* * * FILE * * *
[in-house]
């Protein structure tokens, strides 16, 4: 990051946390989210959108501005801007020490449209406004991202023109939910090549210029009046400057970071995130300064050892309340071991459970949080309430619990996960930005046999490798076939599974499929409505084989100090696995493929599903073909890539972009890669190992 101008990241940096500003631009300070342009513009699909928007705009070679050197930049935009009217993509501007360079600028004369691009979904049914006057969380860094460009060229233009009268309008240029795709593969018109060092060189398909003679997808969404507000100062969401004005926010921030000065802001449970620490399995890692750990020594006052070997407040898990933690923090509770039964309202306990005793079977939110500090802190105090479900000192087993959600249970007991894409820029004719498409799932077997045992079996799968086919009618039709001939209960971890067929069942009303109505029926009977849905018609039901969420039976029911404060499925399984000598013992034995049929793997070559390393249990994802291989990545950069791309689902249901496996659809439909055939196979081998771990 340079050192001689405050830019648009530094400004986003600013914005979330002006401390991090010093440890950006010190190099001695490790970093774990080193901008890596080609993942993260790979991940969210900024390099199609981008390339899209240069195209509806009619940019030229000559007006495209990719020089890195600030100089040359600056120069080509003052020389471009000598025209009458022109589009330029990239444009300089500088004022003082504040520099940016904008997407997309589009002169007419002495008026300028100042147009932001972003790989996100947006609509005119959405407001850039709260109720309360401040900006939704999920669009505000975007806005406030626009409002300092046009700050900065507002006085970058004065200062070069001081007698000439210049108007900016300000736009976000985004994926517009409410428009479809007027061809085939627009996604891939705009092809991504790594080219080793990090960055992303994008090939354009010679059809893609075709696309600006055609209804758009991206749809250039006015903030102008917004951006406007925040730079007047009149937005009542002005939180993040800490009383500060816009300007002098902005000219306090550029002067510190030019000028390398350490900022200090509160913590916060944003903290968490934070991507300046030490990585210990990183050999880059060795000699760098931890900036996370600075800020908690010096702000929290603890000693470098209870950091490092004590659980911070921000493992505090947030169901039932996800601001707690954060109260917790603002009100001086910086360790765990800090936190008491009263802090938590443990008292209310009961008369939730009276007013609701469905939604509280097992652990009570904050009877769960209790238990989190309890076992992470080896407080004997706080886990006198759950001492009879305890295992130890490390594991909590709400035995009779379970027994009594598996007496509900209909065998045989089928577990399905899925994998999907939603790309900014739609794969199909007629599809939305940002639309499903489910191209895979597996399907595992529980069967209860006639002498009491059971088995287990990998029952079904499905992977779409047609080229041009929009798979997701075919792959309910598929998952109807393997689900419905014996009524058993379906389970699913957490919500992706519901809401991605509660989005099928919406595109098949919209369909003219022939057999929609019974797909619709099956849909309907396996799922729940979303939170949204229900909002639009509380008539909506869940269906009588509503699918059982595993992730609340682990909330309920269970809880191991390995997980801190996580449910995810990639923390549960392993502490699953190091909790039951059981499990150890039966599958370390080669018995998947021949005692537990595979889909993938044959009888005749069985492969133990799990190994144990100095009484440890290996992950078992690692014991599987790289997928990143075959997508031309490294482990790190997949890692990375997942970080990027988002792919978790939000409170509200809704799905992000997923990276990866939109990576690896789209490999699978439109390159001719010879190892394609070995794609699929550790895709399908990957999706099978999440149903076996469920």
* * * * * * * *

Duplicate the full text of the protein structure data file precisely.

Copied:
[in-house]
């Protein structure tokens, strides 16, 4: 990051946390989210959108501005801007020490449209406004991202023109939910090549210029009046400057970071995130300064050892309340071991459970949080309430619990996960930005046999490798076939599974499929409505084989100090696995493929599903073909890539972009890669190992 101008990241940096500003631009300070342009513009699909928007705009070679050197930049935009009217993509501007360079600028004369691009979904049914006057969380860094460009060229233009009268309008240029795709593969018109060092060189398909003679997808969404507000100062969401004005926010921030000065802001449970620490399995890692750990020594006052070997407040898990933690923090509770039964309202306990005793079977939110500090802190105090479900000192087993959600249970007991894409820029004719498409799932077997045992079996799968086919009618039709001939209960971890067929069942009303109505029926009977849905018609039901969420039976029911404060499925399984000598013992034995049929793997070559390393249990994802291989990545950069791309689902249901496996659809439909055939196979081998771990 340079050192001689405050830019648009530094400004986003600013914005979330002006401390991090010093440890950006010190190099001695490790970093774990080193901008890596080609993942993260790979991940969210900024390099199609981008390339899209240069195209509806009619940019030229000559007006495209990719020089890195600030100089040359600056120069080509003052020389471009000598025209009458022109589009330029990239444009300089500088004022003082504040520099940016904008997407997309589009002169007419002495008026300028100042147009932001972003790989996100947006609509005119959405407001850039709260109720309360401040900006939704999920669009505000975007806005406030626009409002300092046009700050900065507002006085970058004065200062070069001081007698000439210049108007900016300000736009976000985004994926517009409410428009479809007027061809085939627009996604891939705009092809991504790594080219080793990090960055992303994008090939354009010679059809893609075709696309600006055609209804758009991206749809250039006015903030102008917004951006406007925040730079007047009149937005009542002005939180993040800490009383500060816009300007002098902005000219306090550029002067510190030019000028390398350490900022200090509160913590916060944003903290968490934070991507300046030490990585210990990183050999880059060795000699760098931890900036996370600075800020908690010096702000929290603890000693470098209870950091490092004590659980911070921000493992505090947030169901039932996800601001707690954060109260917790603002009100001086910086360790765990800090936190008491009263802090938590443990008292209310009961008369939730009276007013609701469905939604509280097992652990009570904050009877769960209790238990989190309890076992992470080896407080004997706080886990006198759950001492009879305890295992130890490390594991909590709400035995009779379970027994009594598996007496509900209909065998045989089928577990399905899925994998999907939603790309900014739609794969199909007629599809939305940002639309499903489910191209895979597996399907595992529980069967209860006639002498009491059971088995287990990998029952079904499905992977779409047609080229041009929009798979997701075919792959309910598929998952109807393997689900419905014996009524058993379906389970699913957490919500992706519901809401991605509660989005099928919406595109098949919209369909003219022939057999929609019974797909619709099956849909309907396996799922729940979303939170949204229900909002639009509380008539909506869940269906009588509503699918059982595993992730609340682990909330309920269970809880191991390995997980801190996580449910995810990639923390549960392993502490699953190091909790039951059981499990150890039966599958370390080669018995998947021949005692537990595979889909993938044959009888005749069985492969133990799990190994144990100095009484440890290996992950078992690692014991599987790289997928990143075959997508031309490294482990790190997949890692990375997942970080990027988002792919978790939000409170509200809704799905992000997923990276990866939109990576690896789209490999699978439109390159001719010879190892394609070995794609699929550790895709399908990957999706099978999440149903076996469920």